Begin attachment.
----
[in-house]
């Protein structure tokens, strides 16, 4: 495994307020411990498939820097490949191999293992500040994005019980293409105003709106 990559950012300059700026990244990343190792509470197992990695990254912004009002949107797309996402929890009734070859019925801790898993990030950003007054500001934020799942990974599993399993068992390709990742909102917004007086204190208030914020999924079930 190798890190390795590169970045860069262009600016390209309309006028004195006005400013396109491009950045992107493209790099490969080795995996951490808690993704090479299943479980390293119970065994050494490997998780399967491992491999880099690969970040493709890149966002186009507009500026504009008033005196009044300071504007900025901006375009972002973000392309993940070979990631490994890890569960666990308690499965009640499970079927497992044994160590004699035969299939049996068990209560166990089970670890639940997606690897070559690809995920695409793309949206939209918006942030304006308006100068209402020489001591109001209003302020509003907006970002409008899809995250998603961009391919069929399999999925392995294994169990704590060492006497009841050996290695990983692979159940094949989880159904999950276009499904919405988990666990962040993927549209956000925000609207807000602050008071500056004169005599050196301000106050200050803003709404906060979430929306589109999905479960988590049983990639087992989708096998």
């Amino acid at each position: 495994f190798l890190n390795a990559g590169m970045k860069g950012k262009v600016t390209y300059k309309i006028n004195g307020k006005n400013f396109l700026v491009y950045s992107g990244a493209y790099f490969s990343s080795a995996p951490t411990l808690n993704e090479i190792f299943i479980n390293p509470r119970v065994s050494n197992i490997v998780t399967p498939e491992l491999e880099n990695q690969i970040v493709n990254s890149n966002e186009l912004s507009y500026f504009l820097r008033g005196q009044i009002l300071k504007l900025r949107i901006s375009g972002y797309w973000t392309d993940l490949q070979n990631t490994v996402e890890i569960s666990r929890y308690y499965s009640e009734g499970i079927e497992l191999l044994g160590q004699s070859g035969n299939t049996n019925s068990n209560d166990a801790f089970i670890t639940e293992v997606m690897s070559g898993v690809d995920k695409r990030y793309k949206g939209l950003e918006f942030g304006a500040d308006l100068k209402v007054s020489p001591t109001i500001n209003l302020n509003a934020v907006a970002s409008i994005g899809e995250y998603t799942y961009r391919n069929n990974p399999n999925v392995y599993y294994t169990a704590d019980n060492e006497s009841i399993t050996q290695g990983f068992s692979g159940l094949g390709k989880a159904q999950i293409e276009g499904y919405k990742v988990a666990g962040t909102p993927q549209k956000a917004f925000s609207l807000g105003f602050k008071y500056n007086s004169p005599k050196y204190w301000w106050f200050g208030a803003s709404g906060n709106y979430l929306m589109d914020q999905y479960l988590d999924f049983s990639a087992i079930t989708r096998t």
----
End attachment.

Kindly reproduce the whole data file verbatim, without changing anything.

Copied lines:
[in-house]
């Protein structure tokens, strides 16, 4: 495994307020411990498939820097490949191999293992500040994005019980293409105003709106 990559950012300059700026990244990343190792509470197992990695990254912004009002949107797309996402929890009734070859019925801790898993990030950003007054500001934020799942990974599993399993068992390709990742909102917004007086204190208030914020999924079930 190798890190390795590169970045860069262009600016390209309309006028004195006005400013396109491009950045992107493209790099490969080795995996951490808690993704090479299943479980390293119970065994050494490997998780399967491992491999880099690969970040493709890149966002186009507009500026504009008033005196009044300071504007900025901006375009972002973000392309993940070979990631490994890890569960666990308690499965009640499970079927497992044994160590004699035969299939049996068990209560166990089970670890639940997606690897070559690809995920695409793309949206939209918006942030304006308006100068209402020489001591109001209003302020509003907006970002409008899809995250998603961009391919069929399999999925392995294994169990704590060492006497009841050996290695990983692979159940094949989880159904999950276009499904919405988990666990962040993927549209956000925000609207807000602050008071500056004169005599050196301000106050200050803003709404906060979430929306589109999905479960988590049983990639087992989708096998």
């Amino acid at each position: 495994f190798l890190n390795a990559g590169m970045k860069g950012k262009v600016t390209y300059k309309i006028n004195g307020k006005n400013f396109l700026v491009y950045s992107g990244a493209y790099f490969s990343s080795a995996p951490t411990l808690n993704e090479i190792f299943i479980n390293p509470r119970v065994s050494n197992i490997v998780t399967p498939e491992l491999e880099n990695q690969i970040v493709n990254s890149n966002e186009l912004s507009y500026f504009l820097r008033g005196q009044i009002l300071k504007l900025r949107i901006s375009g972002y797309w973000t392309d993940l490949q070979n990631t490994v996402e890890i569960s666990r929890y308690y499965s009640e009734g499970i079927e497992l191999l044994g160590q004699s070859g035969n299939t049996n019925s068990n209560d166990a801790f089970i670890t639940e293992v997606m690897s070559g898993v690809d995920k695409r990030y793309k949206g939209l950003e918006f942030g304006a500040d308006l100068k209402v007054s020489p001591t109001i500001n209003l302020n509003a934020v907006a970002s409008i994005g899809e995250y998603t799942y961009r391919n069929n990974p399999n999925v392995y599993y294994t169990a704590d019980n060492e006497s009841i399993t050996q290695g990983f068992s692979g159940l094949g390709k989880a159904q999950i293409e276009g499904y919405k990742v988990a666990g962040t909102p993927q549209k956000a917004f925000s609207l807000g105003f602050k008071y500056n007086s004169p005599k050196y204190w301000w106050f200050g208030a803003s709404g906060n709106y979430l929306m589109d914020q999905y479960l988590d999924f049983s990639a087992i079930t989708r096998t």